Despite relatively good finances230 school employees in Baton Rouge have received letters informing them that their current jobs are being eliminated when the current school year ends and they can apply for – or, failing that, be reassigned to – vacant jobs at other schools.
Unlike years past, these staffing shifts are not strictly an effort to balance the books. Instead, they are part of a larger effort by East Baton Rouge Parish Superintendent Sito Narcisse to plug an expected 475 vacancies, with the goal of having all core teaching positions filled before the 2022-23 school year starts in August.
“In order to equitably provide for all of our students, some educators and support staff members will be reassigned to new school sites,” Narcisse explained in an email sent to parents Monday. “This does not mean that these valuable employees will no longer be part of the district. In fact, we ask that they serve instead where they are needed most. “
Narcisse said he expects every displaced school employee “will be able to find a role in the district where they can continue to serve our students and community.”
Some affected educators, however, say they are happy where they are and are reluctant to relocate to schools that have long struggled to hire and retain staff. Some have raised the possibility they will leave the school system entirely.
School Board member Dadrius Lanus said the staffing shift is a risk worth taking. He also said it could increase enrollment, thereby increasing state education funding.
Lanus said too many schools – including many in his north Baton Rouge district – have significant staff shortages that lead parents to take their children elsewhere, and that needs to change.
“They don’t want their child to stay inside of a school that is understaffed,” Lanus said. “I could understand a parent feeling that way.”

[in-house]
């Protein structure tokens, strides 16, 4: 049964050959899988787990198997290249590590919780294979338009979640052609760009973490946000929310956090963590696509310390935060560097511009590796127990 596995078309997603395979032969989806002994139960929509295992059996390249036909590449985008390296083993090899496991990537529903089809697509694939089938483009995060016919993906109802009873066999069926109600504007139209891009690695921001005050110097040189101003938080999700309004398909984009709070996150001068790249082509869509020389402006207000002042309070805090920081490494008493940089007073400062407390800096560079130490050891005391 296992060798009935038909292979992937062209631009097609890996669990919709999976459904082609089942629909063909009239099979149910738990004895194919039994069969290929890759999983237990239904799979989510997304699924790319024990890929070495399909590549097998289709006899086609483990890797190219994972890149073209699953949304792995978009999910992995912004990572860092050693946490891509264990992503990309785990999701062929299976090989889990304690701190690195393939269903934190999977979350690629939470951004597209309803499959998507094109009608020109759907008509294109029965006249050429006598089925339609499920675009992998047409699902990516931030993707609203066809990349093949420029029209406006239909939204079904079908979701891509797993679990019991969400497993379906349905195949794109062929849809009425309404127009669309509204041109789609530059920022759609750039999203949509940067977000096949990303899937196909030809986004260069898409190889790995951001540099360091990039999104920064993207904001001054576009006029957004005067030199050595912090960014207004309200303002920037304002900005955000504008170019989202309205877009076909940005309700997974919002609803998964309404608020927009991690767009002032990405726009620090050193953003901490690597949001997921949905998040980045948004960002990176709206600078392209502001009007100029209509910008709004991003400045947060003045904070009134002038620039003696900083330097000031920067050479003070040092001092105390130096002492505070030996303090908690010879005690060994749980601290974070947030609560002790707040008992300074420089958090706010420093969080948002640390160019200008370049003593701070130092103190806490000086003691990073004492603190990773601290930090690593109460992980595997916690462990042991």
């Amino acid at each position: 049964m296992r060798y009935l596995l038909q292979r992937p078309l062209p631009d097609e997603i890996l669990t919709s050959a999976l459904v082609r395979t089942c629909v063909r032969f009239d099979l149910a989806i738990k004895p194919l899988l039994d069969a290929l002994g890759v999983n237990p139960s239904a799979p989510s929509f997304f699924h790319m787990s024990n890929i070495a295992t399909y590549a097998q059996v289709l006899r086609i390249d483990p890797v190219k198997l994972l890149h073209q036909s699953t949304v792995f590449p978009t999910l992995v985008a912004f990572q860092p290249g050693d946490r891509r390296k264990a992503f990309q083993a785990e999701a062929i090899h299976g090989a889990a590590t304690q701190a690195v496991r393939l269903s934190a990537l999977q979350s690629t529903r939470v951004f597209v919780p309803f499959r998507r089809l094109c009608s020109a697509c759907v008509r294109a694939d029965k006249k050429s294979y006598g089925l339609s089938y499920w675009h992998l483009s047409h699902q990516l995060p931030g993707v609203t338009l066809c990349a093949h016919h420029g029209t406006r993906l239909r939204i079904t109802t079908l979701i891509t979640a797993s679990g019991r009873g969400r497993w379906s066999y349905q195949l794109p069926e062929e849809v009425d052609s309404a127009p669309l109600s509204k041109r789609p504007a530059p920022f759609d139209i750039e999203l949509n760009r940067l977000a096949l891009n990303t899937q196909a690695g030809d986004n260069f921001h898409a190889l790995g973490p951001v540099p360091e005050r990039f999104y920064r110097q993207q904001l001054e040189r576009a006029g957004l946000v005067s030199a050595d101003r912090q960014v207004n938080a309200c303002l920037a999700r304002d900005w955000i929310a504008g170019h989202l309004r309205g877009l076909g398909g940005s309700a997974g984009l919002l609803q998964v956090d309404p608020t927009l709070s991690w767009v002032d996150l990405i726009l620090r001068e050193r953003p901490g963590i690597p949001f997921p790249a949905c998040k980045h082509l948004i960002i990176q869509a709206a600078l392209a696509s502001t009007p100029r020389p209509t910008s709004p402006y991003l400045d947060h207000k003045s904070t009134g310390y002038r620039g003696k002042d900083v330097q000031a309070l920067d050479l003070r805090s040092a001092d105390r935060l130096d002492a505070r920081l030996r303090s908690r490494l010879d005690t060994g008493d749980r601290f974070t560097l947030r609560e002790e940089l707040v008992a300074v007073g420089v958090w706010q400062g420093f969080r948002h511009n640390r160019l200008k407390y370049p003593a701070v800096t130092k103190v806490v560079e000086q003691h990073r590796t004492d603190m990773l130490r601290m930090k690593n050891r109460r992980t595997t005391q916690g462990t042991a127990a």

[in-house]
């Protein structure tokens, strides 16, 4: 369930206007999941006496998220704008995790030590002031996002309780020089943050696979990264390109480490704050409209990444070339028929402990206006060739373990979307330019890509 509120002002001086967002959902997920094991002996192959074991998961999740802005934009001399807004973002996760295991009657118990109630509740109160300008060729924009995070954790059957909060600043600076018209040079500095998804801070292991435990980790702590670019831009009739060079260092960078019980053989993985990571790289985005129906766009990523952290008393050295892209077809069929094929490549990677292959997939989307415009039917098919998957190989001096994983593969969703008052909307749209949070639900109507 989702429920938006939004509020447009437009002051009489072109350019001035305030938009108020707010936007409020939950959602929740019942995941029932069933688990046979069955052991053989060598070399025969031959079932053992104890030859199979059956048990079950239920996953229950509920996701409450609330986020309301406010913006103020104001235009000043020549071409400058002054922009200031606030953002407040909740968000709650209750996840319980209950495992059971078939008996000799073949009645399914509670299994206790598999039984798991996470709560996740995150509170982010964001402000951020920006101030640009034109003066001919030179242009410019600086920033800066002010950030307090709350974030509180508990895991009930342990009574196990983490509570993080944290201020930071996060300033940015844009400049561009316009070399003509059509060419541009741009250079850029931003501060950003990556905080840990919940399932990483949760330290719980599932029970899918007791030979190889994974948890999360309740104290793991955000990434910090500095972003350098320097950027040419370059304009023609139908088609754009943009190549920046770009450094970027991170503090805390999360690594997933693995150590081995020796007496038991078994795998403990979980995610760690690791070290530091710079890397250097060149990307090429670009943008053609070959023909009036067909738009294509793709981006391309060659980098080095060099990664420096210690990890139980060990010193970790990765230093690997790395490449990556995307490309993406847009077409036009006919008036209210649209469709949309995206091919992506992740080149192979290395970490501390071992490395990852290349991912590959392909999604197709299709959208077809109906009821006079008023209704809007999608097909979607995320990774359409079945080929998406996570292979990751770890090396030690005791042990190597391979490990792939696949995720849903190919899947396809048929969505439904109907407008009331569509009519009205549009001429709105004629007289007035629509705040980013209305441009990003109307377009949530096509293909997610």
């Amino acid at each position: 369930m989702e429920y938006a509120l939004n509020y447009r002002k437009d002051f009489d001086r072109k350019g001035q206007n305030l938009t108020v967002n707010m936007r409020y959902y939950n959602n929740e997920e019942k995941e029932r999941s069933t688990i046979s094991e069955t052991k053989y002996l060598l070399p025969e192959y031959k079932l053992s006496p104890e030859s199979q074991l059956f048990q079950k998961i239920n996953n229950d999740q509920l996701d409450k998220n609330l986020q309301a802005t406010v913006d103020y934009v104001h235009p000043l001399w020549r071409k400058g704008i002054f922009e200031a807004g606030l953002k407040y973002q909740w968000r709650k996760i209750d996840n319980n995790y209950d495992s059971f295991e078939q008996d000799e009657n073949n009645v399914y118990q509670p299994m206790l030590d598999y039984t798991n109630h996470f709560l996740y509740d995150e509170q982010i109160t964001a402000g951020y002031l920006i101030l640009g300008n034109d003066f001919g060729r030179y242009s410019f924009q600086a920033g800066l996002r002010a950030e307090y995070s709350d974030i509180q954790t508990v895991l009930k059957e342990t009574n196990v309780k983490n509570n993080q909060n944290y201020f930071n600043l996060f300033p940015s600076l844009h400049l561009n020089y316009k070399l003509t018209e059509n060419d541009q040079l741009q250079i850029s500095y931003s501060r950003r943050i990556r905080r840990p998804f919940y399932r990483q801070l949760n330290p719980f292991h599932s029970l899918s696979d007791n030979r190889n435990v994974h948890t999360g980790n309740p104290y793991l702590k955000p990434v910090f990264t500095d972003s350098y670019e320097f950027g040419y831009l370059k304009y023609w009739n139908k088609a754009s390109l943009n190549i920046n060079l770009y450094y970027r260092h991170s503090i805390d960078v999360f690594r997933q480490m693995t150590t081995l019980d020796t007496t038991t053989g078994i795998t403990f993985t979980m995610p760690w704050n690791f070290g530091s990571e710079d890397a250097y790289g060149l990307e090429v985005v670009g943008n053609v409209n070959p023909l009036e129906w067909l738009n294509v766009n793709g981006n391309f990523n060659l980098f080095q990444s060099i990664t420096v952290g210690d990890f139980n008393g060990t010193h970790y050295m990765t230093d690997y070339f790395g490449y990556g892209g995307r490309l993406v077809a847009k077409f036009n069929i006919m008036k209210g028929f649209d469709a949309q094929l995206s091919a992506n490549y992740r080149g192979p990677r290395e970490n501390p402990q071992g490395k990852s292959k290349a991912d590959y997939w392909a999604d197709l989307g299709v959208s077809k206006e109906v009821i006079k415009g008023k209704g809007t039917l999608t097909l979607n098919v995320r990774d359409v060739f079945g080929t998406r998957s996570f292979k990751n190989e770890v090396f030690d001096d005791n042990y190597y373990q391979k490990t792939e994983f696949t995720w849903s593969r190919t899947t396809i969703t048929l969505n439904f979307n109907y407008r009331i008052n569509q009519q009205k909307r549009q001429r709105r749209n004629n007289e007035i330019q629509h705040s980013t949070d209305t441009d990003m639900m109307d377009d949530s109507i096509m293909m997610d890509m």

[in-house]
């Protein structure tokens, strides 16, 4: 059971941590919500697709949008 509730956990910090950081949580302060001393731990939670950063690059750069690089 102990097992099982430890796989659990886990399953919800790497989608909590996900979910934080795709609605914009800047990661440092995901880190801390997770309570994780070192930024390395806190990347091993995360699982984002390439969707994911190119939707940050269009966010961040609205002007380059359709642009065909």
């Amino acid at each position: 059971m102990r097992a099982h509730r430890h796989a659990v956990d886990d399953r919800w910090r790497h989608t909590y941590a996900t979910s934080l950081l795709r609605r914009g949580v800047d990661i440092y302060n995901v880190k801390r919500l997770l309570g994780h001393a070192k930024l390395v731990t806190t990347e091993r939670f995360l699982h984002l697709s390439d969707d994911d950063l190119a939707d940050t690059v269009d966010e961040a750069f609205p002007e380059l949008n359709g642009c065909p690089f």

Employee shortages are bedeviling not only schools in Baton Rouge but all across the country, a trend blamed in part on fallout from the pandemic. In the Baton Rouge region, even the highest rated schools are having more openings than they’ve had in the past.
Angela Reams-Brown, president of the East Baton Rouge Federation of Teachers, said the shortages are likely to get worse.
“When Amazon opens (its new center in Baton Rouge), we are going to lose support staff, because Amazon is going to be offering competing pay and benefits, ”Reams-Brown said.
The newly displaced Baton Rouge school employees will have a chance to apply for new jobs Thursday from 4:30 to 6:30 pm at a job fair at Liberty High School, 1105 Lee Drive.
The list, however, remains in flux.
Mayfair Lab School, a magnet school in Baton Rouge with an A letter grade from the state, was in line to lose at least 10 positions, sparking immediate outrage from parents. But school district officials reversed course Tuesday, reinstating the cut positions.
The proposed cuts at Mayfair were a particularly bitter pill because it threatened a core feature of the school, having two teachers in every classroom in the lower grades. It’s an instructional approach modeled after LSU Lab School, which served as the inspiration for Mayfair Lab when it opened in 2013.